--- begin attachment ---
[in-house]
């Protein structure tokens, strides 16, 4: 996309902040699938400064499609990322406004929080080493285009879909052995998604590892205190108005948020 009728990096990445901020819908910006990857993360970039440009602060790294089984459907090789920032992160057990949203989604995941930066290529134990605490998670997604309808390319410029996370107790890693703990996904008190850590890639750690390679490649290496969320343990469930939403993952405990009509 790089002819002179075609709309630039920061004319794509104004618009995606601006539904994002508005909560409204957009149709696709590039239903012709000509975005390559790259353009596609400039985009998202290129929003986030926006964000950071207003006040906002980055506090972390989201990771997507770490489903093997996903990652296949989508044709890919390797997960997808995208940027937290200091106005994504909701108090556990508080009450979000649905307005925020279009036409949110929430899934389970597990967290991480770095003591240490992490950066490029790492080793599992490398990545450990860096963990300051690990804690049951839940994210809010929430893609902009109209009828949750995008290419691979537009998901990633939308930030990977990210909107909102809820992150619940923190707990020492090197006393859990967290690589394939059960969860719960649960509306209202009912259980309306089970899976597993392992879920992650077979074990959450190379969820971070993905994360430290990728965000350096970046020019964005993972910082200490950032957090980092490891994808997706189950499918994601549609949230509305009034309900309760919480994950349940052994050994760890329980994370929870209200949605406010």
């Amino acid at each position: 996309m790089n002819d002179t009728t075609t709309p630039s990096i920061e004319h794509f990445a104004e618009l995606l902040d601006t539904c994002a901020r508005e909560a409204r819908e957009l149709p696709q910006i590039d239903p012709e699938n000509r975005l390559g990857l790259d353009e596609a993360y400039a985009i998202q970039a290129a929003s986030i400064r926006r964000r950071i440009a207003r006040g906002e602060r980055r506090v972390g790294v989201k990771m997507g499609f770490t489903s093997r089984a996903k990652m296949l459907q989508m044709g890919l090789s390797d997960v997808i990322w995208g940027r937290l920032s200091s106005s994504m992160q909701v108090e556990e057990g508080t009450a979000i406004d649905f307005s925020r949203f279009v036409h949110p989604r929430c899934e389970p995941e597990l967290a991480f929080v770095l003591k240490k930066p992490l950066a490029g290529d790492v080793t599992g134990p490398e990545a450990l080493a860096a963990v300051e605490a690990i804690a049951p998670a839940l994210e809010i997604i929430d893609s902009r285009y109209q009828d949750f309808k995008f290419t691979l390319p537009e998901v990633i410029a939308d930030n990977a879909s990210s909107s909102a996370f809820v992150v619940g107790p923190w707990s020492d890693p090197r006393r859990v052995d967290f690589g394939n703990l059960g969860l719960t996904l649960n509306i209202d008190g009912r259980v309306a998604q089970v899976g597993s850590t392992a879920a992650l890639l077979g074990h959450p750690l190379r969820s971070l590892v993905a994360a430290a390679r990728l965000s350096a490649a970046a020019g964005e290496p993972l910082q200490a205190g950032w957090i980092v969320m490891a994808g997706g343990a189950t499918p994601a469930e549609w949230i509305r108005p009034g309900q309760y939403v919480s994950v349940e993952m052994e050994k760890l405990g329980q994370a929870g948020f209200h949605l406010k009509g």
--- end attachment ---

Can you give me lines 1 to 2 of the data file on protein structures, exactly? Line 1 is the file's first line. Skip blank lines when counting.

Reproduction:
[in-house]
């Protein structure tokens, strides 16, 4: 996309902040699938400064499609990322406004929080080493285009879909052995998604590892205190108005948020 009728990096990445901020819908910006990857993360970039440009602060790294089984459907090789920032992160057990949203989604995941930066290529134990605490998670997604309808390319410029996370107790890693703990996904008190850590890639750690390679490649290496969320343990469930939403993952405990009509 790089002819002179075609709309630039920061004319794509104004618009995606601006539904994002508005909560409204957009149709696709590039239903012709000509975005390559790259353009596609400039985009998202290129929003986030926006964000950071207003006040906002980055506090972390989201990771997507770490489903093997996903990652296949989508044709890919390797997960997808995208940027937290200091106005994504909701108090556990508080009450979000649905307005925020279009036409949110929430899934389970597990967290991480770095003591240490992490950066490029790492080793599992490398990545450990860096963990300051690990804690049951839940994210809010929430893609902009109209009828949750995008290419691979537009998901990633939308930030990977990210909107909102809820992150619940923190707990020492090197006393859990967290690589394939059960969860719960649960509306209202009912259980309306089970899976597993392992879920992650077979074990959450190379969820971070993905994360430290990728965000350096970046020019964005993972910082200490950032957090980092490891994808997706189950499918994601549609949230509305009034309900309760919480994950349940052994050994760890329980994370929870209200949605406010």